How To Create Your Indian Wedding Day Timeline
by Raj Desai | 10/4/19
One of the biggest reasons we recommend couples work with a dedicated planner or day-of coordinator is because of the content of this blog – wedding timelines are a doozy! Not only do you have to put together what is going to happen minute-by-minute (and no, not just for the fun of it, but to help all vendors keep the day organized), but you’ll also need to have someone to ensure that the timeline is executed as intended.
But we get it, not all of you are able to have a wedding planner or day-of coordinator as one of your vendors. Or maybe you do, but they’re completely dropping the ball. Whatever your situation is, we’ve put together a little – okay, slightly longish – guide to help you come up with a timeline that’s personalized to whatever kind of wedding you may be having, be it fusion or traditional.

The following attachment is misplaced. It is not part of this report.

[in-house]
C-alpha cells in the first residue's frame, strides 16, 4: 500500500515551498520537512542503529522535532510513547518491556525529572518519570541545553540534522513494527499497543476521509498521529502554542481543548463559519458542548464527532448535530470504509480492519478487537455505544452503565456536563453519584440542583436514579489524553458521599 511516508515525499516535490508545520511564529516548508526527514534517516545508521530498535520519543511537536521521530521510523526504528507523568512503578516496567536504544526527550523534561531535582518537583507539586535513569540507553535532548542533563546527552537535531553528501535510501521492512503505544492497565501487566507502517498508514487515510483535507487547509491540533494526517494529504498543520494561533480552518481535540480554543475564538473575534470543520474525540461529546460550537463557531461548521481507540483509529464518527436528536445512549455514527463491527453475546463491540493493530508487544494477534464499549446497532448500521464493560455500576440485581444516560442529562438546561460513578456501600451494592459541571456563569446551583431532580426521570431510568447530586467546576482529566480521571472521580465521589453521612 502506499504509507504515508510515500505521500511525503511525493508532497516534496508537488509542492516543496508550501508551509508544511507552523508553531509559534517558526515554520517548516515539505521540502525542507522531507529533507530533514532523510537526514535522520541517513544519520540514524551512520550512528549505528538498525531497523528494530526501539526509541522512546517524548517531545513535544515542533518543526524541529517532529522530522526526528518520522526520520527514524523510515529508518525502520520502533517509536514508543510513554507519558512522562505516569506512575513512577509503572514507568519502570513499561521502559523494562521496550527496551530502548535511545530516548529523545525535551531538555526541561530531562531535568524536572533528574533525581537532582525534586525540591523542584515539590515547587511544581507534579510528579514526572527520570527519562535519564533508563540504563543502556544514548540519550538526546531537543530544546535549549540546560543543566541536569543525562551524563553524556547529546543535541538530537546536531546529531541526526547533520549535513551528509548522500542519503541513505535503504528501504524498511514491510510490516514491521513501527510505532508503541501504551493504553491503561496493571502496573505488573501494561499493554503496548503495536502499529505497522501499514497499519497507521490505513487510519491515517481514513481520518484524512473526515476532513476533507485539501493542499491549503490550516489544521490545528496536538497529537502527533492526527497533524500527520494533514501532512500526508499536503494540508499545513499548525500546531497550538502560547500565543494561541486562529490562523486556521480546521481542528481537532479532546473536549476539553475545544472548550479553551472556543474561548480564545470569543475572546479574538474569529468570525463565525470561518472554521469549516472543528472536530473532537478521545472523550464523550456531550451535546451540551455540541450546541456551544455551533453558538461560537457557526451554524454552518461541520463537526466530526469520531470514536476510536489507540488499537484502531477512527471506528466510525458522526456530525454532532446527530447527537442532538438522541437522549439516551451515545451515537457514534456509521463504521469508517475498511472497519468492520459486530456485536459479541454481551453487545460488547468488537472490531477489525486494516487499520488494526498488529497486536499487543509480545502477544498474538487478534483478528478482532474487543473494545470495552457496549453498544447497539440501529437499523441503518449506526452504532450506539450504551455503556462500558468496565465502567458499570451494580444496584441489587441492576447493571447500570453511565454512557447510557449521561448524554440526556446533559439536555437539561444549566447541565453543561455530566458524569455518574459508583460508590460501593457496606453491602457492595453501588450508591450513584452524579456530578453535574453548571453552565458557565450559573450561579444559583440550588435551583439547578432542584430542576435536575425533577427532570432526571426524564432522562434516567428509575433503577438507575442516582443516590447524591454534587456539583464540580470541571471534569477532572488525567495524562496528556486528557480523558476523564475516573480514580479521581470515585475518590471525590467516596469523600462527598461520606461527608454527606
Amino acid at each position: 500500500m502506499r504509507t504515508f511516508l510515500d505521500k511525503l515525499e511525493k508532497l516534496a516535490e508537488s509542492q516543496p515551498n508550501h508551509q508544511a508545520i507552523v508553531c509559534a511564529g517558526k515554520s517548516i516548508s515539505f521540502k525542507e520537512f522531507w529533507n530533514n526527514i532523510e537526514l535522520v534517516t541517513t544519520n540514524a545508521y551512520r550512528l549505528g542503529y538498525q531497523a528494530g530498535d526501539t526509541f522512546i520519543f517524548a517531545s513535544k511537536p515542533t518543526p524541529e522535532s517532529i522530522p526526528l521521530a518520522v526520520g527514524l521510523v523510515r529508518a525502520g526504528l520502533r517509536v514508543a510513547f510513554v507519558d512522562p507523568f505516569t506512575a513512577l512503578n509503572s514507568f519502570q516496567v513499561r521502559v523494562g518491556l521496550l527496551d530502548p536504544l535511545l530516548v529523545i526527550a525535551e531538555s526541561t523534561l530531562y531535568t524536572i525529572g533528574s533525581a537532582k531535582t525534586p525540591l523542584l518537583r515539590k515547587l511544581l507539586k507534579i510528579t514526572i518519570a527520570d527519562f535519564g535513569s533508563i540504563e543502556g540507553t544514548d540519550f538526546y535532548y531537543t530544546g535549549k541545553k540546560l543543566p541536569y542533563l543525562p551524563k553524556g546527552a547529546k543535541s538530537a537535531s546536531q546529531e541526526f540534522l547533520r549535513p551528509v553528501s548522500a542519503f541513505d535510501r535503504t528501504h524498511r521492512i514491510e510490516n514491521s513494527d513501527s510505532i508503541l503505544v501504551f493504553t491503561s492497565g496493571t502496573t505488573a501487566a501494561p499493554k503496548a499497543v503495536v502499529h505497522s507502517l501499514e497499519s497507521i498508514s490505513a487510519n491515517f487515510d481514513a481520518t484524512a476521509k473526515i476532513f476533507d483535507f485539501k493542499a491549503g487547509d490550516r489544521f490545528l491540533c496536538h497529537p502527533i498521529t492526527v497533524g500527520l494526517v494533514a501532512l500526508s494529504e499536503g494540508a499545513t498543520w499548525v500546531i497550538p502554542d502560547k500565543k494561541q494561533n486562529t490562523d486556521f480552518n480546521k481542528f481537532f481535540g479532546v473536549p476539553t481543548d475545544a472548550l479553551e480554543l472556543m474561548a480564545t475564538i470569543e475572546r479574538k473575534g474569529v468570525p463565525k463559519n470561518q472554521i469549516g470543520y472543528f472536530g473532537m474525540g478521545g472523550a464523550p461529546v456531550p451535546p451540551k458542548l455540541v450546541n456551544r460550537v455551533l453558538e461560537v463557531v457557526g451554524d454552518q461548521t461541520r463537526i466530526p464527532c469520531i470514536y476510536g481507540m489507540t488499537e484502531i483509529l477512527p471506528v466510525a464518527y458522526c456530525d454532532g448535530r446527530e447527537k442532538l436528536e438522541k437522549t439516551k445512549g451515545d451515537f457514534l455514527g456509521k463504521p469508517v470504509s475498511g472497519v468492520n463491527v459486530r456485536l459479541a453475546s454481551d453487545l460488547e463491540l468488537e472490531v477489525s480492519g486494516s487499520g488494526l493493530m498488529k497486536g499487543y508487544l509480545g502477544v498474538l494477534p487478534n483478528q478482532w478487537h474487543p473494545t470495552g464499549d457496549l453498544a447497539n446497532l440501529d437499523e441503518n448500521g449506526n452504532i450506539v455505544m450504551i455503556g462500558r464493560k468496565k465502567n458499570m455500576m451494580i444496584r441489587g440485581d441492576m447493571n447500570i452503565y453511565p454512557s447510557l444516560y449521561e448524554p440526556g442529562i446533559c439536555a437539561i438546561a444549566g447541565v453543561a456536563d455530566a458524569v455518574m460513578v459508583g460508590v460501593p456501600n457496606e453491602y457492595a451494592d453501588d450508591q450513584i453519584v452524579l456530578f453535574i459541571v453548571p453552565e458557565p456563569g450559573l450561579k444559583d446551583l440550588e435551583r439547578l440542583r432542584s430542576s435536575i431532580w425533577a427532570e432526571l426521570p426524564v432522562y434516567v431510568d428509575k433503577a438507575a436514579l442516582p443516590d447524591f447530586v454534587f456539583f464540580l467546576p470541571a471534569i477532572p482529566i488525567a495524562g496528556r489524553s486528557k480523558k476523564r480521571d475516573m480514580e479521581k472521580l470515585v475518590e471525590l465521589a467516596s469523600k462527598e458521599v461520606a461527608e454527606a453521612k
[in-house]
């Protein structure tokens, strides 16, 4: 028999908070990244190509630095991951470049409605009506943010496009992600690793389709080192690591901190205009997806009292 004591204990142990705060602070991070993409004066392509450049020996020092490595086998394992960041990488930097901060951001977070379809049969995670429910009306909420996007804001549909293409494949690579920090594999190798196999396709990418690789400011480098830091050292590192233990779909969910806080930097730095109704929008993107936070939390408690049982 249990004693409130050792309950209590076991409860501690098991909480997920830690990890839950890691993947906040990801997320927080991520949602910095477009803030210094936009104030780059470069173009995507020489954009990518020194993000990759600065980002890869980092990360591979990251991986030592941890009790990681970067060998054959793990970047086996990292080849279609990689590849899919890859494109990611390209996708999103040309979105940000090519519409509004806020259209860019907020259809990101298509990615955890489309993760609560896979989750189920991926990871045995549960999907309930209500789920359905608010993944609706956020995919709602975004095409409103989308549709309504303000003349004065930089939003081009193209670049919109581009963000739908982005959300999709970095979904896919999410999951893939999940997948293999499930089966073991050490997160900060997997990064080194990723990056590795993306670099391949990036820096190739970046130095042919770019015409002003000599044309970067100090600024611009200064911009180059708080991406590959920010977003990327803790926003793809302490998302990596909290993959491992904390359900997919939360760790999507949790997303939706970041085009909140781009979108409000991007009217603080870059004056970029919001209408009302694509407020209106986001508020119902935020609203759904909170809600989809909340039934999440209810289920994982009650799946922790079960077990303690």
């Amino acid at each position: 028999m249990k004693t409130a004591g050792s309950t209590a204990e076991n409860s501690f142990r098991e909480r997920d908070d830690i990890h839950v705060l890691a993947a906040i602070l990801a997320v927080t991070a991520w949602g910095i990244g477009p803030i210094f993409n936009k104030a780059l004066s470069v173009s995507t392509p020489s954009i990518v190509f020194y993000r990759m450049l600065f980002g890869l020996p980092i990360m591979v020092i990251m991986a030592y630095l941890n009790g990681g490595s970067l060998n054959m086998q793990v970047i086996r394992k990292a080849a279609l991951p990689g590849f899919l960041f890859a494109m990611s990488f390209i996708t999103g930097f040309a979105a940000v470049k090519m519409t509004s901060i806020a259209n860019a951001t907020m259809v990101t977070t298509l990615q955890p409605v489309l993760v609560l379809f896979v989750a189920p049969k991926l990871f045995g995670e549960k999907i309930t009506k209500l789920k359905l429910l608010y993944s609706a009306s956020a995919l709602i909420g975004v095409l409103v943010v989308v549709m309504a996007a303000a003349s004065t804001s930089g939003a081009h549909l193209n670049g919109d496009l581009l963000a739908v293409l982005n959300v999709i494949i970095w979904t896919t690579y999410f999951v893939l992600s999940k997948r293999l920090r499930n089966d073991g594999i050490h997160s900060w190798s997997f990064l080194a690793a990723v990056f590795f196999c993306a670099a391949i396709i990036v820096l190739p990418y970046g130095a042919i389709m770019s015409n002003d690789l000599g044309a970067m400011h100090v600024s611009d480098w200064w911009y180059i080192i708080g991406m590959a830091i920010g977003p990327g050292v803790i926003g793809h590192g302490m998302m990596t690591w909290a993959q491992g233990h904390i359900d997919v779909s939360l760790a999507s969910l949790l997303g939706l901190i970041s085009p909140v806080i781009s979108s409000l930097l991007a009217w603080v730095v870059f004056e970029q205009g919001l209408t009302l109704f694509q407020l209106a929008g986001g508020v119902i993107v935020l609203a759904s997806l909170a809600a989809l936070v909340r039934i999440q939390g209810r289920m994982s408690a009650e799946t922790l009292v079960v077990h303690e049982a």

The Big Picture Stuff
1. Start with the Ceremony & Reception
Know that even with the best of wedding timelines, the ones with trips to the mandap accounted for by the second, your wedding day probably won’t be perfectly executed according to plan (cue blood-curdling scream from Type A personalities). With that being said, the best place to start creating your wedding day timeline is with the 2 times that shouldn’t be subject to change per your venue contract – and that’s the time that your ceremony starts and when your reception is supposed to end.
Put in a 10 minute buffer for when your ceremony ‘starts’ and when the action kicks in because Desi standard time is REAL and a pain in the ass. Your guests aren’t perfect and will probably dilly dally a little bit, so having that cushion will help ensure that your day doesn’t get off to a rocky start.
No matter if you’re having 1 ceremony or 2, make sure that you and your family communicate with your officiant(s) to get an idea of how long your ceremony is expected to take. If you have a set time in mind and you’re lucky enough to work with a flexible officiant, be clear about what your timing expectations are. Here are some other details to consider when mapping out your ceremony time: